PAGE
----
Mei picks up the torn poster and attempts to smooth it out so that both sides meet neatly. But the gashed tabby’s head is still missing a piece. She holds the glossed card tight against her own face, and looks through the hole that had previously been the other tawny eye. The bubble-gum pink TV-cum-DVD player that she has, until now, forgotten she still owns, is still there on the shelf above the kitchen tops. Everything else is not.
Except the poster, which is heating her cheeks with each trapped cabbage hot breath. And its missing piece. Which Mei now sees through her mask has settled in the thick dust pool which the settee had been hiding. As she moves to pick it up, her legs decide that now is the perfect time to sit down. She lands harder than is entirely necessary, sending up a small chute of fluff around her bare shoulders.
Mei leans back against the clammy wall. She lays the poster next to her and pops the little eye back where it belongs. The wind kindly slams shut the front door for her. She likes the round echo that the room shouts back. She wonders if it has been waiting for her to hear it for a long time. Has it been talking to her from behind the dead wood bookshelves all along, straining for her against the gag of the Axminster? She sings to it.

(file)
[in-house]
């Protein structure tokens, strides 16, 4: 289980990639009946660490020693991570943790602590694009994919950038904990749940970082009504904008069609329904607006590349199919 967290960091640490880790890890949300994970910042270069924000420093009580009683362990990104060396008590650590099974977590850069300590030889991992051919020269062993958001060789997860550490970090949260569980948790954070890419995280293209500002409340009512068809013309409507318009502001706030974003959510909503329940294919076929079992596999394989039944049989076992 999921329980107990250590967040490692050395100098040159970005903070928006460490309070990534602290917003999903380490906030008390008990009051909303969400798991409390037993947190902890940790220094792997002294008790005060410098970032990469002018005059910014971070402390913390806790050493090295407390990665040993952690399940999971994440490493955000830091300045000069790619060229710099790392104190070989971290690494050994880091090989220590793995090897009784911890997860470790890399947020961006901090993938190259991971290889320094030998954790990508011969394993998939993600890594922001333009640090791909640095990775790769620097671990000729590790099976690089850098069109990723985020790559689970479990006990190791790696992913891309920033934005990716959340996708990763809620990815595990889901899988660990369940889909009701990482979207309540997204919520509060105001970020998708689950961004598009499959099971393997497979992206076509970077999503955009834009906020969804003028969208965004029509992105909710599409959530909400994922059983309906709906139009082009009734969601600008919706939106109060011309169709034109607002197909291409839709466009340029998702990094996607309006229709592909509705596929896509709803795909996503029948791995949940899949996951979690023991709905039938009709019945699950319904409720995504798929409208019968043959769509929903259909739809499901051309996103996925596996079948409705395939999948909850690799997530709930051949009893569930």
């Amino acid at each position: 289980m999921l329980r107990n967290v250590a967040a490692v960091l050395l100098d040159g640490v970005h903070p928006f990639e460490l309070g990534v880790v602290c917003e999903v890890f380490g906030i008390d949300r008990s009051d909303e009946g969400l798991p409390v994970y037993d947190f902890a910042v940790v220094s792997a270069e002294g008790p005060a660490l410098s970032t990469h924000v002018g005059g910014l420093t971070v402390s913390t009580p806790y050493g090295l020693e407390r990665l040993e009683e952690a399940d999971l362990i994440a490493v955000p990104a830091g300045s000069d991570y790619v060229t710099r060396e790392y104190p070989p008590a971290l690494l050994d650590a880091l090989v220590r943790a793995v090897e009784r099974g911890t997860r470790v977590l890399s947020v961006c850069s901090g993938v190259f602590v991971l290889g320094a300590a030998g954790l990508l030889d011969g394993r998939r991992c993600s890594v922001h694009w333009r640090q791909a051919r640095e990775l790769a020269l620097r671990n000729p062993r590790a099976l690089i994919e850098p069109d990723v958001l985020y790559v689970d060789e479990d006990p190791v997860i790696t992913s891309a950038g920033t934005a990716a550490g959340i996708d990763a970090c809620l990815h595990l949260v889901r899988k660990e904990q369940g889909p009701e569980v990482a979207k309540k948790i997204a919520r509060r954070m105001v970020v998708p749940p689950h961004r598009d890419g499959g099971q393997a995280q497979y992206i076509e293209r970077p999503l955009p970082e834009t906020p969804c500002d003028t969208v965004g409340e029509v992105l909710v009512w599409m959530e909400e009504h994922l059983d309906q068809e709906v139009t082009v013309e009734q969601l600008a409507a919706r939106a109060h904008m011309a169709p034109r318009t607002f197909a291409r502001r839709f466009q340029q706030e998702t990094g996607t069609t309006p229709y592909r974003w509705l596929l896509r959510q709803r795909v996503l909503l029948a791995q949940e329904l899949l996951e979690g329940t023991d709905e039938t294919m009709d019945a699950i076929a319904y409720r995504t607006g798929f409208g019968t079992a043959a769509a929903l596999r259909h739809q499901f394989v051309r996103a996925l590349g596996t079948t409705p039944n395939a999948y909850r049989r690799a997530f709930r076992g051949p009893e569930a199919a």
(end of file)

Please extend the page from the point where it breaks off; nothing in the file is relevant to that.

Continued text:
She sings lullabies up into the ceiling, while her eyes trace its wrinkles. The world outside purples. Mei keeps singing. Even as her throat dries and cloys shut, she sings. Until her voice is just a cracked whistle in the dumb black.
Rowena Cooper is an unpublished author and poet from Surrey, currently studying for a Masters in Creative Writing at Oxford University.
(Editors’ Note: Congratulations, Rowena, on being published!)